Hiring Plan: Business Development Representative

A framework for hiring Business Development Representatives (BDR).

This article is a framework that can be used by recruiters and sales hiring managers to plan and execute the hiring of a Business Development Representative properly.  It will provide an understanding of the role and suggested candidate profile for the Recruiters and an interview plan for the Hiring Managers.

Understanding the Role

Business Development Representative, shortened to BDR, forms the foundation of many outbound sales organizations.  These individuals are generally tasked with prospecting for new customers, cold outreach (by phone, email, etc), and supporting multiple account executives to hit their sales targets.  The BDR role generally differs from a Sales Development Representative (SDR) because it focuses on outbound sales primarily but, depending on the size of the company, BDR may also handle qualifying warm leads.

BDRs likely target a specific region or industry depending on their alignment. In many SaaS businesses, the BDR is not a closing role, meaning they are not responsible for completing a sale or measured on the deals closed.  However, a BDR will still carry a monthly and/or quarterly quota based on outreach numbers (e.g., outbound calls/emails), calls scheduled with account executives, to name a few categories they are measured against. Common tools that the role uses are CRMs (e.g. Salesforce, Oracle), sales execution platforms (e.g., Hubspot, Groove, Salesloft, Zoominfo), and conversation intelligence tools (e.g., Gong,

Plan & Prep

Understand the Sales Style
It is important to understand the How and Why of the sales function. The How is important because some companies may have a preferred method of how they sell or reach out (e.g. email vs. phone) so a specific trait (e.g. written communication) may have a higher premium than other skills (e.g. cold calling).  The Why is important because certain people might resonate more with the product they are selling than others. Understanding these will help you find the right candidates, especially ones that will grow within an organization.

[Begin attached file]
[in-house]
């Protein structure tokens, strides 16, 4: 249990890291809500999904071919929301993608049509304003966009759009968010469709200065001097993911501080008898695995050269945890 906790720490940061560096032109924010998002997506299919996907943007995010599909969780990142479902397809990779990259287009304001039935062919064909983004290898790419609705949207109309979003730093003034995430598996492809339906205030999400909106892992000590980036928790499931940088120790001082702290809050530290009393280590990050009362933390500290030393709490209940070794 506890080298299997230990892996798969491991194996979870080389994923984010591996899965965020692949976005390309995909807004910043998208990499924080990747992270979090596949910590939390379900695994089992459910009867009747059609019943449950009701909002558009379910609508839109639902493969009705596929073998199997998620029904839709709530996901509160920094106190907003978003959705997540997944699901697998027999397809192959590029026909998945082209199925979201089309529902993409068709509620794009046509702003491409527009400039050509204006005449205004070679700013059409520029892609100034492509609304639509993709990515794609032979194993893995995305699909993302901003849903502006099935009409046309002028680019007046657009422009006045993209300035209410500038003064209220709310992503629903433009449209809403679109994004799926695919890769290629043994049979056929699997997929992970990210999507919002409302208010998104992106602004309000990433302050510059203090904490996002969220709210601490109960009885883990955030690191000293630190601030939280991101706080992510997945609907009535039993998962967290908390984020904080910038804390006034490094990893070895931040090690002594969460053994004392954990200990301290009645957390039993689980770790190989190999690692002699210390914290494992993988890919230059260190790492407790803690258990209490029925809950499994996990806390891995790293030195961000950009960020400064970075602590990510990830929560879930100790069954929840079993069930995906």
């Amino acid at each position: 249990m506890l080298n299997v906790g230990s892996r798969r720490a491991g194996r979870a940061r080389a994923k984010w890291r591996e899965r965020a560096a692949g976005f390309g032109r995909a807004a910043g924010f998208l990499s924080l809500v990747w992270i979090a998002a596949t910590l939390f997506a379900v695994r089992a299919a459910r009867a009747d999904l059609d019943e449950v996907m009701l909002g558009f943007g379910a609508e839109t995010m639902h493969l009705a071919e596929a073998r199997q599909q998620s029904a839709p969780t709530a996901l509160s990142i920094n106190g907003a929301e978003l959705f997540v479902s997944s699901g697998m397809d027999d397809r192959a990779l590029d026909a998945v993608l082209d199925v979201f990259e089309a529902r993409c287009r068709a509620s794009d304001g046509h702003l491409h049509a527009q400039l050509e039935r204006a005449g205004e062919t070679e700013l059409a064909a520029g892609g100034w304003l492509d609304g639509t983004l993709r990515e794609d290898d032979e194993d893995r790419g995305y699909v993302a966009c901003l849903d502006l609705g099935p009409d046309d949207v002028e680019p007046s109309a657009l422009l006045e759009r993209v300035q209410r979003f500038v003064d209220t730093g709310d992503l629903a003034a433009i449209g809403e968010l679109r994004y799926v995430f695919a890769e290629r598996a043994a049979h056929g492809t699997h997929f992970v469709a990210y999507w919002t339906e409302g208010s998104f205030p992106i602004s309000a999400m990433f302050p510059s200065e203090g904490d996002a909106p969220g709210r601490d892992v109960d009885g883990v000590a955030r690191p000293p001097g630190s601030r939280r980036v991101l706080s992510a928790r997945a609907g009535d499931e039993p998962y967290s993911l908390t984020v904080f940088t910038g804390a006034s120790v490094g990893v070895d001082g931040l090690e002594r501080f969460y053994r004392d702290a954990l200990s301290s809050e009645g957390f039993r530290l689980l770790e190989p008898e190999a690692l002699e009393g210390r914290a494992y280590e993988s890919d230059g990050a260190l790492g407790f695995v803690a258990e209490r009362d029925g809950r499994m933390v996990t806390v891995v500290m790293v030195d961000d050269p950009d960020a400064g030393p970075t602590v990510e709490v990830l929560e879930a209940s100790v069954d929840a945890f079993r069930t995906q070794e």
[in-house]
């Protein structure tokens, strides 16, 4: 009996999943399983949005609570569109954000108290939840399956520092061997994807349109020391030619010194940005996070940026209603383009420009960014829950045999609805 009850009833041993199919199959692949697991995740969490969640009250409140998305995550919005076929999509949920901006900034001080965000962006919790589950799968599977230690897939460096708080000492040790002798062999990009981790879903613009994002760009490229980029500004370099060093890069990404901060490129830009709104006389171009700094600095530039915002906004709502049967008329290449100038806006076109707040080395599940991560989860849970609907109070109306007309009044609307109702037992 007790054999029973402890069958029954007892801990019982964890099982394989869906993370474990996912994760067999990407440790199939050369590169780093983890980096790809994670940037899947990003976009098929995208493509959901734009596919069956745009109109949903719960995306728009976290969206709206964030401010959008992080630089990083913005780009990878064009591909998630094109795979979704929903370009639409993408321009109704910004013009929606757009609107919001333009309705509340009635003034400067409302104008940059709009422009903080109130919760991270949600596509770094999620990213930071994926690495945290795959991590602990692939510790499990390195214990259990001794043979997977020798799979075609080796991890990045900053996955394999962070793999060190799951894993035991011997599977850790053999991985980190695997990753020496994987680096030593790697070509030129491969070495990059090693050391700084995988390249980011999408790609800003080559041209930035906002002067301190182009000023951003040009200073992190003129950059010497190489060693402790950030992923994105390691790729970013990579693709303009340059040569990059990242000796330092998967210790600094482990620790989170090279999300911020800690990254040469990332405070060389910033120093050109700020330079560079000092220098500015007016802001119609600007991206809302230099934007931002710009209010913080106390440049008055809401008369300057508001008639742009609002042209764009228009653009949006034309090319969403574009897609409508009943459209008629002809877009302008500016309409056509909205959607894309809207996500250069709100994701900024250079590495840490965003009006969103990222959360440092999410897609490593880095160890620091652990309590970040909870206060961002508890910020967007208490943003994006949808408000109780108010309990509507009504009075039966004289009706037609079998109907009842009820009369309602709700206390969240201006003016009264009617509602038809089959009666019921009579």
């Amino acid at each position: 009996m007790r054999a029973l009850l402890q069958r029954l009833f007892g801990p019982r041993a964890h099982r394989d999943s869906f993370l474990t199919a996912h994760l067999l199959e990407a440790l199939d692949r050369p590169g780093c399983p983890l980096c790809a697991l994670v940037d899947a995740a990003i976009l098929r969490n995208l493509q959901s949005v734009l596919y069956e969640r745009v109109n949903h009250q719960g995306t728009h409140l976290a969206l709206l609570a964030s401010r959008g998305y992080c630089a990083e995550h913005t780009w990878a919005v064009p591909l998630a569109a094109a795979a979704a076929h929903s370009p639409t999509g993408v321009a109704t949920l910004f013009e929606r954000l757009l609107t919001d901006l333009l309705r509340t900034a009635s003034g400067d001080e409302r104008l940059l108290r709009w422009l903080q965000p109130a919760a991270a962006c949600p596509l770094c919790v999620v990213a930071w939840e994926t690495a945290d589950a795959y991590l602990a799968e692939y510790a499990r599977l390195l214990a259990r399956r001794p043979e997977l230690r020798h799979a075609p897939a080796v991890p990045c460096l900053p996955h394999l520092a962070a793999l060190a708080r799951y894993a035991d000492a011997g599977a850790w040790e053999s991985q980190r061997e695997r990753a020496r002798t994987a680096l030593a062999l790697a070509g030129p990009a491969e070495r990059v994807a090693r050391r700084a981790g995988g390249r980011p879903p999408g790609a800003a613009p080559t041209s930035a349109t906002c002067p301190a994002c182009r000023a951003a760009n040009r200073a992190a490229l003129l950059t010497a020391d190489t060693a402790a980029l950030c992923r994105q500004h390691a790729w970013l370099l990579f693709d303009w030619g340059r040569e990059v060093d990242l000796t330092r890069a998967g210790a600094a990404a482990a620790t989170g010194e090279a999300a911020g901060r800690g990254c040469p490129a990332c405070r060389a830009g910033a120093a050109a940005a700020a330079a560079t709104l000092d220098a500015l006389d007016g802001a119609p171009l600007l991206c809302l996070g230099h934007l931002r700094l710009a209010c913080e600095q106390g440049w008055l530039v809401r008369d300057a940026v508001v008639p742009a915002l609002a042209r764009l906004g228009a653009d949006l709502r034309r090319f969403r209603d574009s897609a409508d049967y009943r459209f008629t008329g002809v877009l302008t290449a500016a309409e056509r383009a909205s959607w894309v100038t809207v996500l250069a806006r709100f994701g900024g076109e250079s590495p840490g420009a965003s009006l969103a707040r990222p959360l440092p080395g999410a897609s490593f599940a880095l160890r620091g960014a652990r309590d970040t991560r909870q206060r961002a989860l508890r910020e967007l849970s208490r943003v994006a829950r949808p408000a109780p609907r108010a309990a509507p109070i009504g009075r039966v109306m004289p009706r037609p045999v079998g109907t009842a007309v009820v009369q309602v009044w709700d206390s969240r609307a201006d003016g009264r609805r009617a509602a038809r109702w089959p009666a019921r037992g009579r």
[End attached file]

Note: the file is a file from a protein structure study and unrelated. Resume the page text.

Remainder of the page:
Business Model & Sales Process
Business-to-Business (B2B) has a different style and structure when compared to Business-to-Consumer (B2C) sales. It is important, as the recruiter, to understand the difference between the two as well as a loose understanding of the deal structures and the differing sales tactics/methodologies. This knowledge will ensure that the candidate you are looking for has the right persona for the role. For example, a candidate that has strong written communication is likely a better fit for a role that requires written reach out as opposed to cold calling. 

Align Interview Process to Real Work
One of the best indicators of real-life performance is to ask someone to attempt the work.  To that end, give your BDR a business example like “you see that XYZ Company has received a new round of funding.  Write a three email cadence to the CTO to get them interested in our product.” The point of this exercise is to see if the BDR digs into the research to discover ways your product differentiates from others in the space and how it can drive value for the potential customer.  Because outbound is vital for the role, this is a great way for the hiring manager to gauge a candidate’s research and creativity.  If you know the role will require cold calling, you can build off that exercise and do a role-play during the onsite interview. 

Candidate Profiles

Given that this is a fairly entry-level role, you will likely be hiring for skills rather than professional experience.  Some skills to look for are: